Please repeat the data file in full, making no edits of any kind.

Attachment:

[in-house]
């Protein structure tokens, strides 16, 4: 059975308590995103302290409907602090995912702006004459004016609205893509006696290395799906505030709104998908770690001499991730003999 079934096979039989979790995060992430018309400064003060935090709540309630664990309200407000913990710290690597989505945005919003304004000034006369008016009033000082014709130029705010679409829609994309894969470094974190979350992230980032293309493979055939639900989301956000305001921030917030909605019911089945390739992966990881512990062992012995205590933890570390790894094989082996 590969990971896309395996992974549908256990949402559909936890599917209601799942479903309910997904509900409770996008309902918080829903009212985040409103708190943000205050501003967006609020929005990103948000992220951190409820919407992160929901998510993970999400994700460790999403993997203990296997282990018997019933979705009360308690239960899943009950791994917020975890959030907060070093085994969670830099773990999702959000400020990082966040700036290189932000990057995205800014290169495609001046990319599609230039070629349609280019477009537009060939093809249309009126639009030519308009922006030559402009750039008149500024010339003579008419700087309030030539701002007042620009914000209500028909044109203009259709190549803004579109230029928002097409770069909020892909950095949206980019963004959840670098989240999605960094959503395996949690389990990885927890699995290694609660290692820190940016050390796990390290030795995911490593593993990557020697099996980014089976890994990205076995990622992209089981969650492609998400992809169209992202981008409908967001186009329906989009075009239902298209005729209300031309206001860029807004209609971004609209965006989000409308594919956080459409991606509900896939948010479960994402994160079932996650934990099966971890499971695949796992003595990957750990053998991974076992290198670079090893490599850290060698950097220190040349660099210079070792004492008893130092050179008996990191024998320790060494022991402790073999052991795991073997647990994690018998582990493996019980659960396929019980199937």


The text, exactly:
[in-house]
């Protein structure tokens, strides 16, 4: 059975308590995103302290409907602090995912702006004459004016609205893509006696290395799906505030709104998908770690001499991730003999 079934096979039989979790995060992430018309400064003060935090709540309630664990309200407000913990710290690597989505945005919003304004000034006369008016009033000082014709130029705010679409829609994309894969470094974190979350992230980032293309493979055939639900989301956000305001921030917030909605019911089945390739992966990881512990062992012995205590933890570390790894094989082996 590969990971896309395996992974549908256990949402559909936890599917209601799942479903309910997904509900409770996008309902918080829903009212985040409103708190943000205050501003967006609020929005990103948000992220951190409820919407992160929901998510993970999400994700460790999403993997203990296997282990018997019933979705009360308690239960899943009950791994917020975890959030907060070093085994969670830099773990999702959000400020990082966040700036290189932000990057995205800014290169495609001046990319599609230039070629349609280019477009537009060939093809249309009126639009030519308009922006030559402009750039008149500024010339003579008419700087309030030539701002007042620009914000209500028909044109203009259709190549803004579109230029928002097409770069909020892909950095949206980019963004959840670098989240999605960094959503395996949690389990990885927890699995290694609660290692820190940016050390796990390290030795995911490593593993990557020697099996980014089976890994990205076995990622992209089981969650492609998400992809169209992202981008409908967001186009329906989009075009239902298209005729209300031309206001860029807004209609971004609209965006989000409308594919956080459409991606509900896939948010479960994402994160079932996650934990099966971890499971695949796992003595990957750990053998991974076992290198670079090893490599850290060698950097220190040349660099210079070792004492008893130092050179008996990191024998320790060494022991402790073999052991795991073997647990994690018998582990493996019980659960396929019980199937």